Researchers have turned to seaweed to develop a treatment aimed at helping people with traumatic brain injury.
People have been eating seaweed for decades and now Australian researchers believe the marine algae can be used to help heal damaged brain tissue caused by injury or stroke.
Researchers at RMIT University and the Australian National University have teamed up with Tasmanian biopharmaceutical company Marinova to create a novel treatment for people with traumatic brain injury by tapping into the anti-inflammatory properties of seaweed.
The researchers combined polysaccharide - a naturally occurring sugar molecule found in seaweed - with short peptides (small proteins) to create a "hydrogel scaffold" that prevents scarring and promotes healing.
"The Japanese have long used seaweed for therapeutic purposes and it turns out there is an abundance of similar seaweed in Tasmania," said lead researcher Dr Richard Williams from RMIT University.
Traumatic brain injury causes devastating long-term functional damage as the natural inflammatory response to injury prevents regrowth, which in turn prevents the healing process.
Dr Williams says it's "critical" to find a way to stop this inflammation and that is where the seaweed can be used.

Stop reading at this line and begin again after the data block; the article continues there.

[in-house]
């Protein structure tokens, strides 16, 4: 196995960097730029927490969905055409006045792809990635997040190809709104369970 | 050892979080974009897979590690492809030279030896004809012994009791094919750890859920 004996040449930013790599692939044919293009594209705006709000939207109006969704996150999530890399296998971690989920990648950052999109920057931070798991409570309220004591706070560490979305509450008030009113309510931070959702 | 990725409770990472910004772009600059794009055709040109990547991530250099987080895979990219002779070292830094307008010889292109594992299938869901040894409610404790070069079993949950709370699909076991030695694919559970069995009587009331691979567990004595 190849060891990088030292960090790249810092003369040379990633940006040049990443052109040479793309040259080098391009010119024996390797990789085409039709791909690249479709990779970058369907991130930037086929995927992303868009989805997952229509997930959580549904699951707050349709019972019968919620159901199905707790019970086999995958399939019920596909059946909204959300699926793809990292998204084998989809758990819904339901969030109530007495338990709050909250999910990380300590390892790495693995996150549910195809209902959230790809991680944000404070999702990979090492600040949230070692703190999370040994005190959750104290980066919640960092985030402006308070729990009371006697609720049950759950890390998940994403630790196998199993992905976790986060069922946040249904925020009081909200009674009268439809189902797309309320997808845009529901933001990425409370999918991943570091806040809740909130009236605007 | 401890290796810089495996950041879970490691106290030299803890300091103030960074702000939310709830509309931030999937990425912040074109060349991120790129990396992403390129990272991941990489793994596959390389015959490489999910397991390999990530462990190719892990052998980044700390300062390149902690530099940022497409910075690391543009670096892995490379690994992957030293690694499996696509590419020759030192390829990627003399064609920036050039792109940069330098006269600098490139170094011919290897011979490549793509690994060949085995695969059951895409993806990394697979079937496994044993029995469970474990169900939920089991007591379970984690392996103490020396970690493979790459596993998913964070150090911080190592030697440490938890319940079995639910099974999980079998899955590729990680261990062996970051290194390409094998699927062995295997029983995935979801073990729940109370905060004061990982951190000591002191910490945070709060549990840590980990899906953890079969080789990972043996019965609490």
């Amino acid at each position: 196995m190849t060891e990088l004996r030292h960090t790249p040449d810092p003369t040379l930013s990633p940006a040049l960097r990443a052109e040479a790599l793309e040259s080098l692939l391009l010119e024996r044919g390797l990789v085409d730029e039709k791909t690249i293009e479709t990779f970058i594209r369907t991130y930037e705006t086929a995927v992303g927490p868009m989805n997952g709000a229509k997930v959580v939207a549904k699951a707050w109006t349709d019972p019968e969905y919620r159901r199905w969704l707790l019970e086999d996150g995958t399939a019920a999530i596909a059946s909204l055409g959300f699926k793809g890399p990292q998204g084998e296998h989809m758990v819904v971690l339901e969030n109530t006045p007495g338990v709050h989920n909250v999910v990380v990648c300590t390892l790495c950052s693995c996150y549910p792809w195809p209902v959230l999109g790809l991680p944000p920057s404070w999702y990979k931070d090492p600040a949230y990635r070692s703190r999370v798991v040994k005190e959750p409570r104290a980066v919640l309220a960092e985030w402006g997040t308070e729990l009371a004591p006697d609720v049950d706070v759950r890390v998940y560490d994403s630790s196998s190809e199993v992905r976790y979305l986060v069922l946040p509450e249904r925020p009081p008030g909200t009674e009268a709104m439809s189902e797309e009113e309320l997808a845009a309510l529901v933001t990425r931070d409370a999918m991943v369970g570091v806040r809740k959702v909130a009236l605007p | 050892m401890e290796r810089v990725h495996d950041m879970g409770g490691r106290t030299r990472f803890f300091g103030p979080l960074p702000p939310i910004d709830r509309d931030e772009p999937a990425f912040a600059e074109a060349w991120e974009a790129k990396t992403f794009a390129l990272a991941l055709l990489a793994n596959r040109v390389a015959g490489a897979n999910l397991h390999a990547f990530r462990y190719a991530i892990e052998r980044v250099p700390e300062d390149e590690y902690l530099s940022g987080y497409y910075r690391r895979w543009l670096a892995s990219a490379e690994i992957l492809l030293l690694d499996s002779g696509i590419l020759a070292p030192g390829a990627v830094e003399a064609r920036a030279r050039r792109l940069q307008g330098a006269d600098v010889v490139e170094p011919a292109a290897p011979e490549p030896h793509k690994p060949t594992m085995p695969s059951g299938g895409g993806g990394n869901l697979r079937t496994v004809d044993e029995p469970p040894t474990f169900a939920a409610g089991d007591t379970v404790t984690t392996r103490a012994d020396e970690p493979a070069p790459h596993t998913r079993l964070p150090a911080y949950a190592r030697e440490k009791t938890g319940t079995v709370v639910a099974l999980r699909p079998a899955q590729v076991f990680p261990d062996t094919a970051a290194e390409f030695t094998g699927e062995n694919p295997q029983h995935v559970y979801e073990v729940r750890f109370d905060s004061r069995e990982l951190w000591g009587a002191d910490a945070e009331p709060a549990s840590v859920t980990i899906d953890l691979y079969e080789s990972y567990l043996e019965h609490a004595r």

When the specially engineered hydrogel scaffold was injected into a damaged brain, the scarring was significantly reduced "to half that of a stab (control) injury" and new cells had grown by the seventh day, according to a study published in journal ACS Biomaterials Science and Engineering.
The findings, also published in journal Nature Scientific Reports, shows that the brain is likely to regrow when injected with the hydrogel, radically modifying how it reacts to injury, said co-author Associate Professor David Nisbet from ANU.
"For the first time ever we have shown that we can engineer a tissue construct that allows regrowth in damaged brain tissue, increasing the potential for repair and regeneration," said Ass Prof Nisbet.
The two researchers are now exploring how the treatment can be applied to other technologies, like 3D bio-printed implants, to replace damaged muscle, nerves, and bones.